A pair of sports betting bills passed through the North Carolina House Judiciary I Committee on Tuesday evening. The passage is a step forward for potential legalization of mobile sports wagering within the state, but several steps remain before the bill becomes law, and the state’s legislative session ends on June 30.
Each bill — SB 38 and SB 688 were moved through the committee despite some pushback — would legalize mobile sports wagering in North Carolina. Currently, retail sports wagering is legal at a pair of tribal-owned casinos, but mobile sports betting isn’t yet legal across the state. Virginia and Tennessee each have legal online sports wagering, which has some North Carolina legislators eager to bring additional tax revenue to the state through legal wagering.
SB 688 also passes through the committee. A step forward for legal mobile sports betting in North Carolina, but several steps remain before the legislative session ends on June 30.
— Bennett Conlin (@BennettConlin) June 21, 2022
SB 38 includes a 14% privilege tax on gross gaming revenue, and there’s a $1 million application fee for sportsbook operators. There’s also a $1 million fee for license renewal, a piece of language included to drive more revenue to the state.
An amendment Tuesday would send $2 million of tax revenue to the Department of Health and Human Services to help with gambling addiction. SB 688 allocates only $1 million annually to the Department of Health and Human Services for gambling addiction education and treatment. SB 688 gives 50% of tax revenue to a fund designed to attract major sporting events to North Carolina, but bill sponsors suggested that percentage may be lower in SB 38. There’s some discussion expected in future committee hearings about exactly where the tax revenue may go.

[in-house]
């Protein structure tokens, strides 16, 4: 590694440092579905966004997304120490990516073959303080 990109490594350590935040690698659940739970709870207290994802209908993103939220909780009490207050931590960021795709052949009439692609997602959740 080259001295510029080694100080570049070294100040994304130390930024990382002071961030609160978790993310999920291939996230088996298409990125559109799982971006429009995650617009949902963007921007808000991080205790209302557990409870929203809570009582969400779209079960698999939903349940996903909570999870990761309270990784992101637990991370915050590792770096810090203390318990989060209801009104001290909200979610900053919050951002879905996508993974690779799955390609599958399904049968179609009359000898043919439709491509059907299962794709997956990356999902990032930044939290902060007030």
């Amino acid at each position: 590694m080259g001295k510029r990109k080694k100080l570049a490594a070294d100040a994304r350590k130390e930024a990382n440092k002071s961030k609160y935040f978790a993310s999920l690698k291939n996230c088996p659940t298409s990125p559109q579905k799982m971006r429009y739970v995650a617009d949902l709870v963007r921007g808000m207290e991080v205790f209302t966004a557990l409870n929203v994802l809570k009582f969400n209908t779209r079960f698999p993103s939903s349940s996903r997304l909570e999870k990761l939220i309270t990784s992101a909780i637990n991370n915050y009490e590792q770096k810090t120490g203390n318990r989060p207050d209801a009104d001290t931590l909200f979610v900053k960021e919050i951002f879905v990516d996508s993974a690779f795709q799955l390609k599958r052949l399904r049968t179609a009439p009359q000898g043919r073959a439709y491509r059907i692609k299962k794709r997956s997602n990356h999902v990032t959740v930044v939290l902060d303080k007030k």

Some legislators disapprove
While the bills passed through the committee, there was some pushback from a couple members of the committee. Rep. Pricey Harrison and Rep. Abe Jones were each outspoken about their concerns with the bills, namely the possibility of increased gambling addiction issues in the state.
“Should we here in this legislature approve gambling because Tennessee and Virginia do it? No, we should do it based on what our values are,” Jones said.
Jones went on to say legalizing sports gambling doesn’t align with his values.
“I’m not going to use my vote from this place to support gambling,” Jones said. “I think it’s wrong.”
Harrison did successfully add an amendment to SB 38 to remove wagering on amateur sports, but betting on collegiate sports is still approved under the bill. She hoped the ability to bet on collegiate sports would be removed as well, but that wasn’t supported.
“The opportunity for corruption, I’m very troubled by those pieces,” Harrison said.
Stops in the House Finance Committee and House Rules Committee are needed before either bill may reach the House floor. The House Finance Committee has regularly scheduled meetings every Tuesday and Thursday morning, while the House Rules Committee meets every Monday, Wednesday, and Thursday.
If legalized — several steps remain before a sports betting bill becomes law — it will take at least a few months before statewide legal mobile sports wagering becomes available to North Carolinians. SB 38 states that online wagering platforms won’t launch until at least Jan. 1, 2023, according to a report from WRAL.
While different from optimistic timelines shared by legislators earlier this year, a 2023 launch makes more sense when compared to other states. It typically takes states 5-6 months to go from legalizing online sports betting to allowing mobile sportsbook operators to launch their offerings.